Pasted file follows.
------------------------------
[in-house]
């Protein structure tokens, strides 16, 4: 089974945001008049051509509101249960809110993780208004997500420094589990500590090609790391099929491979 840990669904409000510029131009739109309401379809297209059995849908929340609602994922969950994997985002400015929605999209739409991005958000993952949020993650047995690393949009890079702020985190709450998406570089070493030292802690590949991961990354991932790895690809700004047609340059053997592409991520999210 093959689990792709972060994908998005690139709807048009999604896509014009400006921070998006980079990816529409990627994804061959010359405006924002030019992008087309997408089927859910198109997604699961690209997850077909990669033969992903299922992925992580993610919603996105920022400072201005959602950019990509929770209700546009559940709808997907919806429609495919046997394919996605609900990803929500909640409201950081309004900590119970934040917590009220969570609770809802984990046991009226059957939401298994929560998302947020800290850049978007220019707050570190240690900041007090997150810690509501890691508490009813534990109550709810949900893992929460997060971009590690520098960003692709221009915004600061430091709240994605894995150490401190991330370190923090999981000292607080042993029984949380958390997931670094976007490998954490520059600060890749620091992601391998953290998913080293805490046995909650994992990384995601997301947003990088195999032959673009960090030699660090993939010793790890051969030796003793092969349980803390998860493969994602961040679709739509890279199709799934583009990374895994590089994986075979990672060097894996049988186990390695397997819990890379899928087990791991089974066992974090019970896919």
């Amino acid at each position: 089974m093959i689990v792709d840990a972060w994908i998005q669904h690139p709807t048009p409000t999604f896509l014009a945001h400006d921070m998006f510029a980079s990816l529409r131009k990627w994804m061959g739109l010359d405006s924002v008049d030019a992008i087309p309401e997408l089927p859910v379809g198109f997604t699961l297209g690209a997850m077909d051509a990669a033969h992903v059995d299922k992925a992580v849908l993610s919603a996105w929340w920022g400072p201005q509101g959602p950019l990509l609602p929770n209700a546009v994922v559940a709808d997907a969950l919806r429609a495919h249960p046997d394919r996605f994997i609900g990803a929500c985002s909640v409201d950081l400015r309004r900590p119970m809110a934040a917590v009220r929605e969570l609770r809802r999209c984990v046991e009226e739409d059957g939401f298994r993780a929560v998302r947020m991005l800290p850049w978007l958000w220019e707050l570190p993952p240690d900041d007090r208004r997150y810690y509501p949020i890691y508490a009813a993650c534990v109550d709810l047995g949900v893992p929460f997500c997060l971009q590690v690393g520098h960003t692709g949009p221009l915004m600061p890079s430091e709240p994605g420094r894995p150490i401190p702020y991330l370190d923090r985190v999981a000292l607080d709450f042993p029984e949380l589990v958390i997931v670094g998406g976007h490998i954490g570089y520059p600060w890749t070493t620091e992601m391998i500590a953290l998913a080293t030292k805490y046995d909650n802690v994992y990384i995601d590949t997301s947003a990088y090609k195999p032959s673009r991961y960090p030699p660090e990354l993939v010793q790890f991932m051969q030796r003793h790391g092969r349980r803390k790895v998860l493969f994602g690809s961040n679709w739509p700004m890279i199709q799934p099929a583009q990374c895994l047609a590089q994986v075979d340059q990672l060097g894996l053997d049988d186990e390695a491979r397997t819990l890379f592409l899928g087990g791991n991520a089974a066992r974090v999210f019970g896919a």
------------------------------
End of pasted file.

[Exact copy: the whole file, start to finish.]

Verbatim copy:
[in-house]
């Protein structure tokens, strides 16, 4: 089974945001008049051509509101249960809110993780208004997500420094589990500590090609790391099929491979 840990669904409000510029131009739109309401379809297209059995849908929340609602994922969950994997985002400015929605999209739409991005958000993952949020993650047995690393949009890079702020985190709450998406570089070493030292802690590949991961990354991932790895690809700004047609340059053997592409991520999210 093959689990792709972060994908998005690139709807048009999604896509014009400006921070998006980079990816529409990627994804061959010359405006924002030019992008087309997408089927859910198109997604699961690209997850077909990669033969992903299922992925992580993610919603996105920022400072201005959602950019990509929770209700546009559940709808997907919806429609495919046997394919996605609900990803929500909640409201950081309004900590119970934040917590009220969570609770809802984990046991009226059957939401298994929560998302947020800290850049978007220019707050570190240690900041007090997150810690509501890691508490009813534990109550709810949900893992929460997060971009590690520098960003692709221009915004600061430091709240994605894995150490401190991330370190923090999981000292607080042993029984949380958390997931670094976007490998954490520059600060890749620091992601391998953290998913080293805490046995909650994992990384995601997301947003990088195999032959673009960090030699660090993939010793790890051969030796003793092969349980803390998860493969994602961040679709739509890279199709799934583009990374895994590089994986075979990672060097894996049988186990390695397997819990890379899928087990791991089974066992974090019970896919």
């Amino acid at each position: 089974m093959i689990v792709d840990a972060w994908i998005q669904h690139p709807t048009p409000t999604f896509l014009a945001h400006d921070m998006f510029a980079s990816l529409r131009k990627w994804m061959g739109l010359d405006s924002v008049d030019a992008i087309p309401e997408l089927p859910v379809g198109f997604t699961l297209g690209a997850m077909d051509a990669a033969h992903v059995d299922k992925a992580v849908l993610s919603a996105w929340w920022g400072p201005q509101g959602p950019l990509l609602p929770n209700a546009v994922v559940a709808d997907a969950l919806r429609a495919h249960p046997d394919r996605f994997i609900g990803a929500c985002s909640v409201d950081l400015r309004r900590p119970m809110a934040a917590v009220r929605e969570l609770r809802r999209c984990v046991e009226e739409d059957g939401f298994r993780a929560v998302r947020m991005l800290p850049w978007l958000w220019e707050l570190p993952p240690d900041d007090r208004r997150y810690y509501p949020i890691y508490a009813a993650c534990v109550d709810l047995g949900v893992p929460f997500c997060l971009q590690v690393g520098h960003t692709g949009p221009l915004m600061p890079s430091e709240p994605g420094r894995p150490i401190p702020y991330l370190d923090r985190v999981a000292l607080d709450f042993p029984e949380l589990v958390i997931v670094g998406g976007h490998i954490g570089y520059p600060w890749t070493t620091e992601m391998i500590a953290l998913a080293t030292k805490y046995d909650n802690v994992y990384i995601d590949t997301s947003a990088y090609k195999p032959s673009r991961y960090p030699p660090e990354l993939v010793q790890f991932m051969q030796r003793h790391g092969r349980r803390k790895v998860l493969f994602g690809s961040n679709w739509p700004m890279i199709q799934p099929a583009q990374c895994l047609a590089q994986v075979d340059q990672l060097g894996l053997d049988d186990e390695a491979r397997t819990l890379f592409l899928g087990g791991n991520a089974a066992r974090v999210f019970g896919a």